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don’t get sued over the wrong picture

When it comes to finding engaging and entertaining photos or memes to send off to your audience, there’s no question that the Internet is your best bet. What may NOT be such a great idea is the Google image search you were going to use to find said picture for your website or blog. One of the biggest mistakes bloggers and businesses (both new AND old) make, is the implementation of onsite images that don’t have the right licensing or attribution.

While it may be tempting to screenshot any photo you found it on the Internet, all the images you find on the Internet have already been copyrighted. This means the creator of that image or meme has rights you may be infringing upon by using their work.

Take it from us—you should be careful and thoughtful when choosing images for your content marketing.

A Quick Rundown of What Copyright Means

The term ‘copyright’ actually refers to a set of federal laws in the US, established to protect the rights and original work of content creators. Keep in mind that copyright applies immediately and silently to all created or authored works. It’s considered an automatic right here in America.

The long list of copyright protections for content creators

Okay, so we’re not going to force you to sit here and read through these copyright laws. We’ll break it down for you. (You’re welcome.)

Section 106 and 106A of the Copyright Act delineate the protections established by copyright laws for content creations. Here’s a breakdown of what they protect.

Copyright protections under Section 106:

  • Reproduce or approve reproductions of the work via copies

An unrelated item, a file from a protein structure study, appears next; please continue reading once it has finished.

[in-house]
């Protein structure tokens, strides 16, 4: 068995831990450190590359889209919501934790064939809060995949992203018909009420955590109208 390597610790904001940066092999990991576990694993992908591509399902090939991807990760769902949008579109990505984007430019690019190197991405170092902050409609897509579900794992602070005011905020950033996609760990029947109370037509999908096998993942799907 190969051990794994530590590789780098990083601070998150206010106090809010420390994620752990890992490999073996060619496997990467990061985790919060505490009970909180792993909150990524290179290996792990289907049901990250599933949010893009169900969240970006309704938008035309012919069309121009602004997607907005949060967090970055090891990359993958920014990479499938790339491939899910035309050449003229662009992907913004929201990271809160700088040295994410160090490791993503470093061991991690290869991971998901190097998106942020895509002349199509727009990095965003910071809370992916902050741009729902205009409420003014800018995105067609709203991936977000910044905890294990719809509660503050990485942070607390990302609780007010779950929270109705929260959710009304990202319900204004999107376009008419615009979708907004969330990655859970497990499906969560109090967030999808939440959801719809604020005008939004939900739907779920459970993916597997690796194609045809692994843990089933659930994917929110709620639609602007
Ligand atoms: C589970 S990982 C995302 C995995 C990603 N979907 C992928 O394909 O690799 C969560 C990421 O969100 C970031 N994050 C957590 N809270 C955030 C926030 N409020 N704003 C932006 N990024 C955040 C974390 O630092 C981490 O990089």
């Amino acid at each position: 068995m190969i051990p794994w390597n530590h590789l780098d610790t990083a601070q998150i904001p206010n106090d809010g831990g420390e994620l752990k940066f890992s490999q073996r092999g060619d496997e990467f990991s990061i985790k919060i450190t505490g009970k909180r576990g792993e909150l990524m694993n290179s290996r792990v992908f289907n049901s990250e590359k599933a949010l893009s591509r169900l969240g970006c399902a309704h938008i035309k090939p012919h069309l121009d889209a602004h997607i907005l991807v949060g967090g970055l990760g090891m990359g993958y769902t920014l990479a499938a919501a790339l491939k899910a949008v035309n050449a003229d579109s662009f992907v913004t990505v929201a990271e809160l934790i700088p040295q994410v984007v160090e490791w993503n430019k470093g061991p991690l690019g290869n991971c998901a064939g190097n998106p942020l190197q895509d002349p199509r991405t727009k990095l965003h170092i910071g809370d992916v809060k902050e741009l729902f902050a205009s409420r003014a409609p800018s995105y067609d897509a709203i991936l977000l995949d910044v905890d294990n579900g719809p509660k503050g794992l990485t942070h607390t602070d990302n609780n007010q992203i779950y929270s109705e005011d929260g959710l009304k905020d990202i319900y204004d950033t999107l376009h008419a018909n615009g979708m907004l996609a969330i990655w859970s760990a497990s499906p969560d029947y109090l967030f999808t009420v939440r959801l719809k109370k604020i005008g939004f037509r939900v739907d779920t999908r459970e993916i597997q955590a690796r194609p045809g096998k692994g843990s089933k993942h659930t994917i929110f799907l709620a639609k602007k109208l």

• Creation of derivative works based on the original copyrighted material
  • Sale or distribution of copies of the work and its derivatives
  • For performance-oriented works, an author retains the right to perform (or authorize performances) of the work and any of its derivatives
  • In the case of music or audio recordings, the creator retains the rights of both performance AND play

Copyright protections for visual works under Section 106A:

  • The right of a creator to claim authorship of his or her work
  • The right of an artist to prevent attribution of their name to any work that was not created by the artist
  • The right of an artist to block the use of his or her name as the author of an intentionally distorted or mutilated version of that work which may harm the original author’s “honor or reputation”
  • The right of an author to block the malicious destruction of their work

Exceptions to Copyrighted Works

While it is easy to get overwhelmed while trying to understand the nuances of copyright and licensing, there IS a silver lining called ‘Fair Use.’

Defining ‘Fair Use’ reproduction

Fair Use (or the rules of fair use) is what allows aggregators and disseminators of content, like libraries or newspapers, to publish the copyrighted works of artists—so long as they adhere to the rules of ‘Fair Use,’ outlined in Sections 107 and 108 of the Copyright Act.

Together, both Fair Use sections of the Copyright Act establishes that the reproduction of a Copyrighted work does the public interest in certain contexts and mediums.

‘Fair Use’ exceptions:

  • Criticism
  • Comment
  • News reporting
  • Teaching
  • Scholarship
  • Research

Unleash Collective Intelligence with Creative Commons Licensing